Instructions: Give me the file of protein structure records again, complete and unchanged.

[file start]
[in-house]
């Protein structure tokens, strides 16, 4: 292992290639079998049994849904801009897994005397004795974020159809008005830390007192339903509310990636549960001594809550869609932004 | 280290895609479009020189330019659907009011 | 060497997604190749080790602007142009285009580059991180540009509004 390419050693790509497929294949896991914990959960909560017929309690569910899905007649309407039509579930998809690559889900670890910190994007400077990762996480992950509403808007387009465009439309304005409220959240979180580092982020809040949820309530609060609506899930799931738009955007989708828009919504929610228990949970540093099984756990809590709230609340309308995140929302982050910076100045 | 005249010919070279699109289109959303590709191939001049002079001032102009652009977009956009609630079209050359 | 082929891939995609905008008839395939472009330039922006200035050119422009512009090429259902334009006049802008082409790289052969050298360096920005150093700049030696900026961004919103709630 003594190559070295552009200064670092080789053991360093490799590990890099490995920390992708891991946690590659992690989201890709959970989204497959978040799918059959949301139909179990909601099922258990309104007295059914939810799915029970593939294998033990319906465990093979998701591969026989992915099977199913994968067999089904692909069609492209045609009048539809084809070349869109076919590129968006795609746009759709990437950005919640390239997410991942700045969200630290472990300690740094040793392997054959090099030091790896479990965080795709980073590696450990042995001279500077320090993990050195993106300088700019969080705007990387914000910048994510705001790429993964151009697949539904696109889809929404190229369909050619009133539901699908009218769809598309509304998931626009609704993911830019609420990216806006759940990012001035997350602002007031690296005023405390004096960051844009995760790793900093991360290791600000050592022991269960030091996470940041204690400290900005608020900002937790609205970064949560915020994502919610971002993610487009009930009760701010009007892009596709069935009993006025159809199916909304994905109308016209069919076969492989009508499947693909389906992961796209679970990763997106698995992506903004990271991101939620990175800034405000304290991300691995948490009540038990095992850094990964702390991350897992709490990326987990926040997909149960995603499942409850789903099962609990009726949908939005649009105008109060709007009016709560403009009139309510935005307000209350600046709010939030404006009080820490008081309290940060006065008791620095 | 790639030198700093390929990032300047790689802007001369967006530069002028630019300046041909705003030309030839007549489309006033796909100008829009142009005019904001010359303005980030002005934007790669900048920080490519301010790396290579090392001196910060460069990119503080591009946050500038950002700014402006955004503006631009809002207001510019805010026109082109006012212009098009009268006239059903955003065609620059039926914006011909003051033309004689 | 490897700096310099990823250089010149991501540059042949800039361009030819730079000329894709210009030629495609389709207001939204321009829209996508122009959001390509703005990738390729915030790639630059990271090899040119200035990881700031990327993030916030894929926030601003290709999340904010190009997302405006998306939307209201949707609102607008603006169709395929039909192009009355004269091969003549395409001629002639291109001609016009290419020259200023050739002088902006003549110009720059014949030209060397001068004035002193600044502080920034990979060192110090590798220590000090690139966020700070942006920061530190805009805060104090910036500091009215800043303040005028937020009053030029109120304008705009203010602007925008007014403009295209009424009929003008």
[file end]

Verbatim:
[in-house]
């Protein structure tokens, strides 16, 4: 292992290639079998049994849904801009897994005397004795974020159809008005830390007192339903509310990636549960001594809550869609932004 | 280290895609479009020189330019659907009011 | 060497997604190749080790602007142009285009580059991180540009509004 390419050693790509497929294949896991914990959960909560017929309690569910899905007649309407039509579930998809690559889900670890910190994007400077990762996480992950509403808007387009465009439309304005409220959240979180580092982020809040949820309530609060609506899930799931738009955007989708828009919504929610228990949970540093099984756990809590709230609340309308995140929302982050910076100045 | 005249010919070279699109289109959303590709191939001049002079001032102009652009977009956009609630079209050359 | 082929891939995609905008008839395939472009330039922006200035050119422009512009090429259902334009006049802008082409790289052969050298360096920005150093700049030696900026961004919103709630 003594190559070295552009200064670092080789053991360093490799590990890099490995920390992708891991946690590659992690989201890709959970989204497959978040799918059959949301139909179990909601099922258990309104007295059914939810799915029970593939294998033990319906465990093979998701591969026989992915099977199913994968067999089904692909069609492209045609009048539809084809070349869109076919590129968006795609746009759709990437950005919640390239997410991942700045969200630290472990300690740094040793392997054959090099030091790896479990965080795709980073590696450990042995001279500077320090993990050195993106300088700019969080705007990387914000910048994510705001790429993964151009697949539904696109889809929404190229369909050619009133539901699908009218769809598309509304998931626009609704993911830019609420990216806006759940990012001035997350602002007031690296005023405390004096960051844009995760790793900093991360290791600000050592022991269960030091996470940041204690400290900005608020900002937790609205970064949560915020994502919610971002993610487009009930009760701010009007892009596709069935009993006025159809199916909304994905109308016209069919076969492989009508499947693909389906992961796209679970990763997106698995992506903004990271991101939620990175800034405000304290991300691995948490009540038990095992850094990964702390991350897992709490990326987990926040997909149960995603499942409850789903099962609990009726949908939005649009105008109060709007009016709560403009009139309510935005307000209350600046709010939030404006009080820490008081309290940060006065008791620095 | 790639030198700093390929990032300047790689802007001369967006530069002028630019300046041909705003030309030839007549489309006033796909100008829009142009005019904001010359303005980030002005934007790669900048920080490519301010790396290579090392001196910060460069990119503080591009946050500038950002700014402006955004503006631009809002207001510019805010026109082109006012212009098009009268006239059903955003065609620059039926914006011909003051033309004689 | 490897700096310099990823250089010149991501540059042949800039361009030819730079000329894709210009030629495609389709207001939204321009829209996508122009959001390509703005990738390729915030790639630059990271090899040119200035990881700031990327993030916030894929926030601003290709999340904010190009997302405006998306939307209201949707609102607008603006169709395929039909192009009355004269091969003549395409001629002639291109001609016009290419020259200023050739002088902006003549110009720059014949030209060397001068004035002193600044502080920034990979060192110090590798220590000090690139966020700070942006920061530190805009805060104090910036500091009215800043303040005028937020009053030029109120304008705009203010602007925008007014403009295209009424009929003008």